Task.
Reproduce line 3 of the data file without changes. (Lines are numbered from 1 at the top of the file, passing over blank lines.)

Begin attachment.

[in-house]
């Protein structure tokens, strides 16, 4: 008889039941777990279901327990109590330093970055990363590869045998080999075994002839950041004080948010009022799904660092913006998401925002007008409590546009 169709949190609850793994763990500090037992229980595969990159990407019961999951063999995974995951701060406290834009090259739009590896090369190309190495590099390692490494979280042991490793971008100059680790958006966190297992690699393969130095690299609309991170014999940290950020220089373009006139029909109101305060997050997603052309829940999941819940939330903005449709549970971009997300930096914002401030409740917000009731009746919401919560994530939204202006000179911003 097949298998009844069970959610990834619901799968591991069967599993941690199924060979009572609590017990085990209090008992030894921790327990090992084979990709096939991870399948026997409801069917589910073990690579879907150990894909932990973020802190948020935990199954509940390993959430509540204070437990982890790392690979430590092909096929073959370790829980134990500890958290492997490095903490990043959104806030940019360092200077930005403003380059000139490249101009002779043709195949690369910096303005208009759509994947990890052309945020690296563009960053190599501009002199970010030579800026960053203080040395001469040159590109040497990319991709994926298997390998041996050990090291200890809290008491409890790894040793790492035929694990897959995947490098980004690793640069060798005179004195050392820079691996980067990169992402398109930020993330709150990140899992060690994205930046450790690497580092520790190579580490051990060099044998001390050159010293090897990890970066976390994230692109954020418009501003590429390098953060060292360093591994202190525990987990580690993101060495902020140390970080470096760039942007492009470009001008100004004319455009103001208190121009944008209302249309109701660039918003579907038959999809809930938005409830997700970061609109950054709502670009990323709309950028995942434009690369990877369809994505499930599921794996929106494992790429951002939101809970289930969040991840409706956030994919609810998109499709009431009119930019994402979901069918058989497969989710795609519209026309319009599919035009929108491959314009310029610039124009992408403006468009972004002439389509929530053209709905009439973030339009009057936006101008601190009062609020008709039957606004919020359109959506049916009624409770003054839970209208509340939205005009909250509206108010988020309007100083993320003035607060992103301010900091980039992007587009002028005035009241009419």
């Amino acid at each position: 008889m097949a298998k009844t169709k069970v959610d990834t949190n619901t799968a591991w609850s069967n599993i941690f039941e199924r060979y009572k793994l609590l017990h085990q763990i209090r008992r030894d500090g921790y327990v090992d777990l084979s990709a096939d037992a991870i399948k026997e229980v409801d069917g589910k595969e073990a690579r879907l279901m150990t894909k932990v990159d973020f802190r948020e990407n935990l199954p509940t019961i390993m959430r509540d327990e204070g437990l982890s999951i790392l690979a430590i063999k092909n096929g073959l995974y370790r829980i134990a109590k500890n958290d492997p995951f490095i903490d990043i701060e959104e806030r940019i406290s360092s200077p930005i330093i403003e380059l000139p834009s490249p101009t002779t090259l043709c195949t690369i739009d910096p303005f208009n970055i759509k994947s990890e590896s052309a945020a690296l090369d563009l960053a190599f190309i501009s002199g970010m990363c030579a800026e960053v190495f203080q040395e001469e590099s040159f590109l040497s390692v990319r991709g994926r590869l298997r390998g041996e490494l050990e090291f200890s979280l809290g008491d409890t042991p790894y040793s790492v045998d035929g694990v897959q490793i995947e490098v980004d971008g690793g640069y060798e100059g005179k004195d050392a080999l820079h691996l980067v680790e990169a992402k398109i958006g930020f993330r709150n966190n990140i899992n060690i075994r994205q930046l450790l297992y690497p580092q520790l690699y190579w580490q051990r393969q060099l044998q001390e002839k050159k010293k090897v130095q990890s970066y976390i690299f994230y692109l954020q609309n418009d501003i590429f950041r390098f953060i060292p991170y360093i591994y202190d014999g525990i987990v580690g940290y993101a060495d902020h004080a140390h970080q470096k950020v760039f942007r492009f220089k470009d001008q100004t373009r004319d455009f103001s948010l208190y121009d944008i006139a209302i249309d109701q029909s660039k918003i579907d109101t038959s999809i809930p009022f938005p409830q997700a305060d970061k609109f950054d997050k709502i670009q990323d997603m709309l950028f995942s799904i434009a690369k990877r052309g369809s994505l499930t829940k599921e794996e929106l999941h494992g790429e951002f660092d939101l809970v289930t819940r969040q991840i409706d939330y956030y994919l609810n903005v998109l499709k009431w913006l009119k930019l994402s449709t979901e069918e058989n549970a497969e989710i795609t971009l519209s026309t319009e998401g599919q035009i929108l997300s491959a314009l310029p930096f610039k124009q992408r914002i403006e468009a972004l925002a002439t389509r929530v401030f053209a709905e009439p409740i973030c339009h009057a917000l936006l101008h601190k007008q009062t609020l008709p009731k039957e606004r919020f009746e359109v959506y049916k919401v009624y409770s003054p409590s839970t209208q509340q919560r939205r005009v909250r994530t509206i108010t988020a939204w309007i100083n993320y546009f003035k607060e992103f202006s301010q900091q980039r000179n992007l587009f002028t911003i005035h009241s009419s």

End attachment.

């Amino acid at each position: 008889m097949a298998k009844t169709k069970v959610d990834t949190n619901t799968a591991w609850s069967n599993i941690f039941e199924r060979y009572k793994l609590l017990h085990q763990i209090r008992r030894d500090g921790y327990v090992d777990l084979s990709a096939d037992a991870i399948k026997e229980v409801d069917g589910k595969e073990a690579r879907l279901m150990t894909k932990v990159d973020f802190r948020e990407n935990l199954p509940t019961i390993m959430r509540d327990e204070g437990l982890s999951i790392l690979a430590i063999k092909n096929g073959l995974y370790r829980i134990a109590k500890n958290d492997p995951f490095i903490d990043i701060e959104e806030r940019i406290s360092s200077p930005i330093i403003e380059l000139p834009s490249p101009t002779t090259l043709c195949t690369i739009d910096p303005f208009n970055i759509k994947s990890e590896s052309a945020a690296l090369d563009l960053a190599f190309i501009s002199g970010m990363c030579a800026e960053v190495f203080q040395e001469e590099s040159f590109l040497s390692v990319r991709g994926r590869l298997r390998g041996e490494l050990e090291f200890s979280l809290g008491d409890t042991p790894y040793s790492v045998d035929g694990v897959q490793i995947e490098v980004d971008g690793g640069y060798e100059g005179k004195d050392a080999l820079h691996l980067v680790e990169a992402k398109i958006g930020f993330r709150n966190n990140i899992n060690i075994r994205q930046l450790l297992y690497p580092q520790l690699y190579w580490q051990r393969q060099l044998q001390e002839k050159k010293k090897v130095q990890s970066y976390i690299f994230y692109l954020q609309n418009d501003i590429f950041r390098f953060i060292p991170y360093i591994y202190d014999g525990i987990v580690g940290y993101a060495d902020h004080a140390h970080q470096k950020v760039f942007r492009f220089k470009d001008q100004t373009r004319d455009f103001s948010l208190y121009d944008i006139a209302i249309d109701q029909s660039k918003i579907d109101t038959s999809i809930p009022f938005p409830q997700a305060d970061k609109f950054d997050k709502i670009q990323d997603m709309l950028f995942s799904i434009a690369k990877r052309g369809s994505l499930t829940k599921e794996e929106l999941h494992g790429e951002f660092d939101l809970v289930t819940r969040q991840i409706d939330y956030y994919l609810n903005v998109l499709k009431w913006l009119k930019l994402s449709t979901e069918e058989n549970a497969e989710i795609t971009l519209s026309t319009e998401g599919q035009i929108l997300s491959a314009l310029p930096f610039k124009q992408r914002i403006e468009a972004l925002a002439t389509r929530v401030f053209a709905e009439p409740i973030c339009h009057a917000l936006l101008h601190k007008q009062t609020l008709p009731k039957e606004r919020f009746e359109v959506y049916k919401v009624y409770s003054p409590s839970t209208q509340q919560r939205r005009v909250r994530t509206i108010t988020a939204w309007i100083n993320y546009f003035k607060e992103f202006s301010q900091q980039r000179n992007l587009f002028t911003i005035h009241s009419s």